Police follow new leads on historic Cornwall murder

From Devon & Cornwall Police website:

Devon and Cornwall Police are pursuing nine new lines of enquiry into the 1998 murder of Cornish mum Lyn Bryant thanks to an appeal the public.

Lyn, 40, was killed on Tuesday 20 October 1998 as she walked the family dog in quiet country lanes near her home in Ruan High Lanes on The Roseland. Her body was found in a gateway of a field and she had been stabbed a number of times in a prolonged attack.

Yesterday [15 October] the Force launched a major public appeal for information on the 20thanniversary of Lyn’s murder as part of the ongoing investigation into her death.

In the first 24 hours, around 50 calls and messages were received into the incident room and online reporting portal.

The response from the public has generated nine new potential lines of enquiry which are being investigated by detectives from the Major Crime Investigation Team.

Six of the leads relate to names of already known individuals who may now be asked to provide a DNA sample for elimination purposes.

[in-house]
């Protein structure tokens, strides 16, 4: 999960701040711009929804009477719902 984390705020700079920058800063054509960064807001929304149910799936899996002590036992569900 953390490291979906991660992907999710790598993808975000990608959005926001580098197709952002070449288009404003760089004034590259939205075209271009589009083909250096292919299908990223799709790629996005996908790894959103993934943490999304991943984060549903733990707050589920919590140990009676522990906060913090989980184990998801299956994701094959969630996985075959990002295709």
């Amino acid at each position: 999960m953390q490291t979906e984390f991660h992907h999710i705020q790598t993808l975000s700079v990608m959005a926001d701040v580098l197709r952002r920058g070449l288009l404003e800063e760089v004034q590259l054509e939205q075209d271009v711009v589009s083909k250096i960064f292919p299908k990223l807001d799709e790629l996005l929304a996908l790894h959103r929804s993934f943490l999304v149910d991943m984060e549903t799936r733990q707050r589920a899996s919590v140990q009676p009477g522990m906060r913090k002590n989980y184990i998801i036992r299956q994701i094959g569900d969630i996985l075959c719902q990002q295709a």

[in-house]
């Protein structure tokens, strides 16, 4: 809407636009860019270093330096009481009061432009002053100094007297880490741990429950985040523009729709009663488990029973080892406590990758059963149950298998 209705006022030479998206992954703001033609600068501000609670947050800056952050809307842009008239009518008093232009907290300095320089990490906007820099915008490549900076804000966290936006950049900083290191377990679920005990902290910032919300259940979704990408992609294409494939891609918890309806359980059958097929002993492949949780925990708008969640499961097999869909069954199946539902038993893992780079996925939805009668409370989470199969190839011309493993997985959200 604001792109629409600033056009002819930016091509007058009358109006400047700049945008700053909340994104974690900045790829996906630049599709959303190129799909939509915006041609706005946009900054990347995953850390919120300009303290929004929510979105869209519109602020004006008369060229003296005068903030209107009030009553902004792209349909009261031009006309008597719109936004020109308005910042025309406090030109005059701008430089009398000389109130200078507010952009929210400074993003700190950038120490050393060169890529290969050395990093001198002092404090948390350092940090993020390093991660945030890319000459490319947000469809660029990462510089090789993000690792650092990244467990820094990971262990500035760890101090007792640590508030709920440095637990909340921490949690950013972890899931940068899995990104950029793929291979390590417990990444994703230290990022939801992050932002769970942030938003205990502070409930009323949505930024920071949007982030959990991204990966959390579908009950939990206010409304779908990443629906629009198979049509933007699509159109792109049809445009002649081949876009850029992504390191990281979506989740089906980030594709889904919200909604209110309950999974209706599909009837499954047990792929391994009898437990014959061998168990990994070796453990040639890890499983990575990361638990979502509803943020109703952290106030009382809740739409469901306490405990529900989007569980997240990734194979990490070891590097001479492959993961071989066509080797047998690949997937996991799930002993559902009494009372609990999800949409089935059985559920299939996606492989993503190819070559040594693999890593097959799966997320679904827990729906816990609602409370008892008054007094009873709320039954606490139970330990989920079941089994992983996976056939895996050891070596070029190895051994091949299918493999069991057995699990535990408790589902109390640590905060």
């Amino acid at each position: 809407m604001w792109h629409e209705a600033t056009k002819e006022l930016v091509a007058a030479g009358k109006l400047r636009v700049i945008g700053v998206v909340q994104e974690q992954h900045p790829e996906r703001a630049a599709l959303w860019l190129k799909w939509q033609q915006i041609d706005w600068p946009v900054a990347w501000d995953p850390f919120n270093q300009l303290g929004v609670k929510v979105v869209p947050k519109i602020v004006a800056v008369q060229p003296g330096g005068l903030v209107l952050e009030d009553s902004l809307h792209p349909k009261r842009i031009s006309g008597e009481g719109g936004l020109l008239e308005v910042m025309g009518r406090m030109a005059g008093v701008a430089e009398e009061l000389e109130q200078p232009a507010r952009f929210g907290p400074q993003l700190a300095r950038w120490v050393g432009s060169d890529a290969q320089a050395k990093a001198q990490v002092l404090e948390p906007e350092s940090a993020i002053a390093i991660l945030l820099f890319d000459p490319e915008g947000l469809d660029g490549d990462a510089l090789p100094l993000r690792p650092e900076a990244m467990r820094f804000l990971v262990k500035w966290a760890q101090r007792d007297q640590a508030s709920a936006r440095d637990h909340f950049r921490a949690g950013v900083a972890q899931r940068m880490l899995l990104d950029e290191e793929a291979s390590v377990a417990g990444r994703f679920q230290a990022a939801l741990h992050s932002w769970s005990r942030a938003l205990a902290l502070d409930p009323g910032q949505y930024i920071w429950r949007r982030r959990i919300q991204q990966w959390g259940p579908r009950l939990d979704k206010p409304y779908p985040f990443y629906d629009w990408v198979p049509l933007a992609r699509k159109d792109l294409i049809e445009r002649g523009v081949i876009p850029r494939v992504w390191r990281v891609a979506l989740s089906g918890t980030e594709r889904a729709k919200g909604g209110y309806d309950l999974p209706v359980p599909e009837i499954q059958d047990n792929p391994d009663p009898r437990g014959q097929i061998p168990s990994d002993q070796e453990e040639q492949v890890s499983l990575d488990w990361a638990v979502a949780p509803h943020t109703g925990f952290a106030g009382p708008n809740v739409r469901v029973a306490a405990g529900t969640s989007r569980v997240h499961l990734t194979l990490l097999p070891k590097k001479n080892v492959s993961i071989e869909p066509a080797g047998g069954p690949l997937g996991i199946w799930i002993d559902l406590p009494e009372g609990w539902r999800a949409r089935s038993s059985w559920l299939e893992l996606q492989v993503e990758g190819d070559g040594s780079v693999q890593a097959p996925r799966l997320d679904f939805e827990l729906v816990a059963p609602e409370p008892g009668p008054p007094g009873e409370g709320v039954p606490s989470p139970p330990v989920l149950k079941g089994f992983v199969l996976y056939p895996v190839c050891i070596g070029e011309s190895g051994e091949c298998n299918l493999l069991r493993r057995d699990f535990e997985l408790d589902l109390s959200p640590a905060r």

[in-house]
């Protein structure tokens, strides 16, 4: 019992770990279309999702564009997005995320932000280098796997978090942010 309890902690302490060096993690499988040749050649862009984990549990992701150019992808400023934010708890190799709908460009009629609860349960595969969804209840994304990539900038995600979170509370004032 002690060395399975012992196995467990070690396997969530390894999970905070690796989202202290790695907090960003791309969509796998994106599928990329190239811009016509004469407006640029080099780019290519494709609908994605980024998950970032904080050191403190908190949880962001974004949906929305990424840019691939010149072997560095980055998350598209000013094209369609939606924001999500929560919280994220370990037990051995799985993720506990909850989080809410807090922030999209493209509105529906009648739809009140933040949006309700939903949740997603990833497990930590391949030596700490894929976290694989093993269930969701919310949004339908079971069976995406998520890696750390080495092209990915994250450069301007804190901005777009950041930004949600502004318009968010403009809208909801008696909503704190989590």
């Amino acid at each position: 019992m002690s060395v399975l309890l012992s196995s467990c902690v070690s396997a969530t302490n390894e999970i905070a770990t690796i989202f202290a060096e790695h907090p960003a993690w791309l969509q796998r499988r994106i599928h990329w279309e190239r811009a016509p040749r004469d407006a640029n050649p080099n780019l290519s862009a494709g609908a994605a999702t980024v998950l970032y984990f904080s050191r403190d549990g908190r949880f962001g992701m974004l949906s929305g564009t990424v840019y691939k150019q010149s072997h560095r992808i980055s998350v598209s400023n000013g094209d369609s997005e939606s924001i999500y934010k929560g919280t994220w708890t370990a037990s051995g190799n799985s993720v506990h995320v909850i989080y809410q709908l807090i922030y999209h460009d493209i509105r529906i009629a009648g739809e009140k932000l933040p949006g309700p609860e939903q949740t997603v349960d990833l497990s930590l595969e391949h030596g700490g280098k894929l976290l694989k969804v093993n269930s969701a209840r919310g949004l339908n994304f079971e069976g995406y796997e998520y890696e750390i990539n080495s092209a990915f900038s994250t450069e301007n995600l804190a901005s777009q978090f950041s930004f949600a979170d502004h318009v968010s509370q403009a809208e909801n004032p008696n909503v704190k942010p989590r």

In 2015 detectives went back to basics for a full forensic review of the case, examining hundreds of key exhibits from the case with forensic scientists.

This brought about a critical breakthrough thanks to modern scientific techniques – a new partial DNA profile believed to belong to Lyn’s killer.

Since October 2016 officers have been retaking DNA samples from people in the local area and across the UK. Some are selected from the National DNA Database while others are being drawn from the 6,000 individuals who gave DNA to the original enquiry.

All 6,000 are being systematically reviewed and new DNA samples are being taken from some to check them against the partial profile.

Senior Investigating Office Stuart Ellis, a retired detective inspector from the Major Crime Investigation Team, said: “The response from the public in the first 24 hours of the appeal has been extremely positive and encouraging. We now have at least nine new potential lines of enquiry which are being progressed, six of which relate to people who may well now be asked to provide a DNA sample.

“We are however still appealing to the public to cast their minds back to 1998 and keep the information coming in to us. We have the scientific evidence and all we need now from the public is a name.

“We would urge anyone who has any information, however small, to pick up the phone and call us. That one piece of information could make all the difference.”

You can call the incident room on 0800 096 1233 or report online via www.dc.police.uk/lynbryant

A £10,000 reward has been offered by independent charity Crimestoppers for information they receive which leads to the arrest and conviction of Lyn’s killer.

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